FIGS. 2A and 2B are schematic cross-sectional views of higher level integrated circuit metallization features or packaging vias with relatively wide openings and high aspect ratios, illustrating a lack of bottom-up filling behavior due to plating additives' inability to differentiate between top and inner surfaces of the structure; and
FIGS. 3 and 4 are sequential cross-sectional views of a wide and high aspect ratio feature for upper level integrated circuit or packaging interconnection, illustrating excellent fill capacity in accordance with preferred embodiments described herein.
The preferred embodiments provide an electrochemical deposition process for reduced defects from filling of cavities having large width and depth, such as, for example, 3-D integration and packaging structures. Preferably, the process electrochemically fills a conductive material into such features having an aspect ratio of at least 2. The process may be performed in at least two steps, including: a first electrodeposition step that partially fills the cavity with a conductor and forms a conformal layer that reduces the width and the depth of the cavity; and a second electrodeposition step that completely fills conductor into the space defined by the conformal layer, preferably in a bottom-up fashion.
The first step may be performed using a first process solution having a chemistry that reduces growth at a neck region or opening of the feature and promotes conformal growth of the conductive material within the feature and forms a conformal layer in the feature without completely filling the feature. In contrast, the second step may be performed using a process solution having a second chemistry which promotes bottom-up filling of the narrower space left by the conformal deposition of the first step. In this example, the conductor that is deposited in both process steps may be copper or a copper alloy. However, it is possible to use another material in the first or the second steps of the process, thus yielding a heterogeneous structure consisting of copper and another material. An exemplary low resistivity material that can be used in the first or second step of the process is silver (Ag) or silver alloys or other conductive materials that may improve reliability of the 3-D interconnect structure.
FIG. 3 shows a substrate 100 having an exemplary opening or feature 102, which is partially filled with a first layer 104, which is a substantially conformal layer, during a first step of the process according to an embodiment. The feature 102 is initially similar to the unfilled feature 12 shown in FIG. 2A. However, in FIG. 3, different reference numerals are used for purpose of clarity. Preferably, the feature has a width in the range of about 1-100 μm or even wider for 3-D integration, and typically 1-50 μm and more preferably in the range of 2-10 μm for upper level IC metallization. In either case, the width is typically greater than 2 μm and more preferably the width is greater than 5 μm. The depth of the vias is typically in the range of 3-10 μm for upper level IC metallization, and in the range of 20-200 μm for 3-D integration, typically greater than 25 μm and often greater than 50 μm. The aspect ratio is thus preferably greater than 2, and more preferably greater than 3. Such a via or feature 102, which is too wide and deep to effectively employ traditional bottom-up filling or conformal filling alone, is typical of the 3-D integration structures, but will also occur in some metallization processes, and particularly in packaging metallization.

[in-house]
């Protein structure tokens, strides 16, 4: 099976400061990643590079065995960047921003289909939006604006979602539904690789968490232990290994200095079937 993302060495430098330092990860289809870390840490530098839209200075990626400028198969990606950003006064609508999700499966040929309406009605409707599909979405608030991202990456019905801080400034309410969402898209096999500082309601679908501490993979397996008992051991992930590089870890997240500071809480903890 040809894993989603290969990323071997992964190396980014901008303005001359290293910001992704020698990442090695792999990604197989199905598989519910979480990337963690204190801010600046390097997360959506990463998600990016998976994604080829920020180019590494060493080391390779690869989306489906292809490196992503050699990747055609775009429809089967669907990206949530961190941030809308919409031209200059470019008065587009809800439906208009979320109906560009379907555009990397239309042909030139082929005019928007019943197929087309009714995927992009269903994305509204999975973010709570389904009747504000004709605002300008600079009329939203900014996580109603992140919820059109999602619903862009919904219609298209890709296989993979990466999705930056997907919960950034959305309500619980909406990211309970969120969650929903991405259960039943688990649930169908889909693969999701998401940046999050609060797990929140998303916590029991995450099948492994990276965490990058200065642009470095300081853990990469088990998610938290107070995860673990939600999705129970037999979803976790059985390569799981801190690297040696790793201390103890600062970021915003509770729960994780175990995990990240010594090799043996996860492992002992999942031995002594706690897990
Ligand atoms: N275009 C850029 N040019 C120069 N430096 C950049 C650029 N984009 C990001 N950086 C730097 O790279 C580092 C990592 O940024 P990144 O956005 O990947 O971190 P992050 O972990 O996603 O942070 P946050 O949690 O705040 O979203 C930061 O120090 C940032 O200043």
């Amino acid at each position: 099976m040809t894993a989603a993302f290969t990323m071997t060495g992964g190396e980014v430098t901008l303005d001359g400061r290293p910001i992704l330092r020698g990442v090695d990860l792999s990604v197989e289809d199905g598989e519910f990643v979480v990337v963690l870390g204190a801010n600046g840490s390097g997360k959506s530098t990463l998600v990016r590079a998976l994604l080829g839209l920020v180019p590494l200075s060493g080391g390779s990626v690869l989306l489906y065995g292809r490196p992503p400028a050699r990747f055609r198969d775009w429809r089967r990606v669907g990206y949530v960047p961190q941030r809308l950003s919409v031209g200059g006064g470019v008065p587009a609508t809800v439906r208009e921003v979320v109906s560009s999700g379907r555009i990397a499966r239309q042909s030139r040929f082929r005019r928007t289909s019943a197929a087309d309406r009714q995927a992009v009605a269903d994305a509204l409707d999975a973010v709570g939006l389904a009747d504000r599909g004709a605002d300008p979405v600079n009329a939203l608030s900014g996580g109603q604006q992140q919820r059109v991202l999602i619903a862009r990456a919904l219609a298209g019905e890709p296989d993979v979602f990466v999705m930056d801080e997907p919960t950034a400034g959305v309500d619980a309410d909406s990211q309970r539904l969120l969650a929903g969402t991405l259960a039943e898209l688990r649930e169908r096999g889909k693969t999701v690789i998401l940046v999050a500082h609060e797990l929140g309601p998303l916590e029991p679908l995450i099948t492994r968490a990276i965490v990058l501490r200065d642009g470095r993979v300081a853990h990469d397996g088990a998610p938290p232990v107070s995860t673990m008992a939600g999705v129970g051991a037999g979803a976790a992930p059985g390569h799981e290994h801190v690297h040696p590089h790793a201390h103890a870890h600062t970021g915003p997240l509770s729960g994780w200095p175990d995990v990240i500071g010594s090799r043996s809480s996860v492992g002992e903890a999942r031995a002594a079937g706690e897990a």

The substrate 100 may be comprised of a dielectric layer 106 or a portion of a layer on a semiconductor wafer or workpiece (not shown). There may also be other structures (not shown) to which the feature 102 may be connected at its bottom portion. As shown in FIG. 3, in a first step of the process of this embodiment, the conformal layer 104 is preferably formed over a seed layer 108, coating the feature 102 and top surface 110 of the dielectric layer 106. As shown in FIG. 3, the seed layer 108 coats the internal side surface 112 and the bottom surface 114 of the feature 102. The seed layer 108 is typically formed on a barrier layer (not shown), such as a dielectric layer or a layer comprising a refractory material, such as Ta, TaN, Ti, TiN, etc. The seed layer 108 may be a thin layer of copper deposited using techniques such as atomic layer deposition (ALD), chemical vapor deposition (CVD), metal organic CVD (MOCVD) or physical vapor deposition (PVD).